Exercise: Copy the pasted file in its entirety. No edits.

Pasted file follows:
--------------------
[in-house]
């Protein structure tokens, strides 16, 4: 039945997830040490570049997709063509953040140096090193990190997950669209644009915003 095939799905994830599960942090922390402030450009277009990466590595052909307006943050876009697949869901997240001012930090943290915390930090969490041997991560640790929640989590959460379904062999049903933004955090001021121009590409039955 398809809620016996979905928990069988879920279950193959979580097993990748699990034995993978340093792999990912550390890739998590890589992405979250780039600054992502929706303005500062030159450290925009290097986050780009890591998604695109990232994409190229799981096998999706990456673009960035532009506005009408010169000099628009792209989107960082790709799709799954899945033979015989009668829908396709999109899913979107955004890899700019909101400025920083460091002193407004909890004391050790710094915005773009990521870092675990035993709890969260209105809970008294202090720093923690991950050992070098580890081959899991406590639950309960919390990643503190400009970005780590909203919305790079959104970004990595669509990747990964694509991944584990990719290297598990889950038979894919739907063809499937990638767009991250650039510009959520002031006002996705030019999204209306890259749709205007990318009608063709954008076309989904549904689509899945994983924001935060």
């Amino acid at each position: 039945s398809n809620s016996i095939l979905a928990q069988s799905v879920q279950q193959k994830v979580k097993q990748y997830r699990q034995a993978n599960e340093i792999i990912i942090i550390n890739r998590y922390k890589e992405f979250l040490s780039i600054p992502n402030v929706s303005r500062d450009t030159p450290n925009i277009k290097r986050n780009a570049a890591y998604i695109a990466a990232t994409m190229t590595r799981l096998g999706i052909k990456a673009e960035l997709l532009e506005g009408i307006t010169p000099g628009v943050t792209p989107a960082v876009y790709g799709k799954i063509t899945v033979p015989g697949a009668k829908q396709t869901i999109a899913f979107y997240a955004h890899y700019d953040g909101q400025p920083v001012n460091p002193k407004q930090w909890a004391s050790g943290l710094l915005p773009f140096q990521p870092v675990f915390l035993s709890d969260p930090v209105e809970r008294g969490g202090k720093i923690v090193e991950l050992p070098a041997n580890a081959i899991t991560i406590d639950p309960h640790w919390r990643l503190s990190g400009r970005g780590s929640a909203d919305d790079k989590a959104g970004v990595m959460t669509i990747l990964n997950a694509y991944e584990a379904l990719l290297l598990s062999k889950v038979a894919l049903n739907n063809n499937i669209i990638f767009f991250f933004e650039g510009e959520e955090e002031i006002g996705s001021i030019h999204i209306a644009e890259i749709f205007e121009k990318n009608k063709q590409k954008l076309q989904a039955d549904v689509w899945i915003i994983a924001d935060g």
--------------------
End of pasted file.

[in-house]
């Protein structure tokens, strides 16, 4: 039945997830040490570049997709063509953040140096090193990190997950669209644009915003 095939799905994830599960942090922390402030450009277009990466590595052909307006943050876009697949869901997240001012930090943290915390930090969490041997991560640790929640989590959460379904062999049903933004955090001021121009590409039955 398809809620016996979905928990069988879920279950193959979580097993990748699990034995993978340093792999990912550390890739998590890589992405979250780039600054992502929706303005500062030159450290925009290097986050780009890591998604695109990232994409190229799981096998999706990456673009960035532009506005009408010169000099628009792209989107960082790709799709799954899945033979015989009668829908396709999109899913979107955004890899700019909101400025920083460091002193407004909890004391050790710094915005773009990521870092675990035993709890969260209105809970008294202090720093923690991950050992070098580890081959899991406590639950309960919390990643503190400009970005780590909203919305790079959104970004990595669509990747990964694509991944584990990719290297598990889950038979894919739907063809499937990638767009991250650039510009959520002031006002996705030019999204209306890259749709205007990318009608063709954008076309989904549904689509899945994983924001935060």
């Amino acid at each position: 039945s398809n809620s016996i095939l979905a928990q069988s799905v879920q279950q193959k994830v979580k097993q990748y997830r699990q034995a993978n599960e340093i792999i990912i942090i550390n890739r998590y922390k890589e992405f979250l040490s780039i600054p992502n402030v929706s303005r500062d450009t030159p450290n925009i277009k290097r986050n780009a570049a890591y998604i695109a990466a990232t994409m190229t590595r799981l096998g999706i052909k990456a673009e960035l997709l532009e506005g009408i307006t010169p000099g628009v943050t792209p989107a960082v876009y790709g799709k799954i063509t899945v033979p015989g697949a009668k829908q396709t869901i999109a899913f979107y997240a955004h890899y700019d953040g909101q400025p920083v001012n460091p002193k407004q930090w909890a004391s050790g943290l710094l915005p773009f140096q990521p870092v675990f915390l035993s709890d969260p930090v209105e809970r008294g969490g202090k720093i923690v090193e991950l050992p070098a041997n580890a081959i899991t991560i406590d639950p309960h640790w919390r990643l503190s990190g400009r970005g780590s929640a909203d919305d790079k989590a959104g970004v990595m959460t669509i990747l990964n997950a694509y991944e584990a379904l990719l290297l598990s062999k889950v038979a894919l049903n739907n063809n499937i669209i990638f767009f991250f933004e650039g510009e959520e955090e002031i006002g996705s001021i030019h999204i209306a644009e890259i749709f205007e121009k990318n009608k063709q590409k954008l076309q989904a039955d549904v689509w899945i915003i994983a924001d935060g």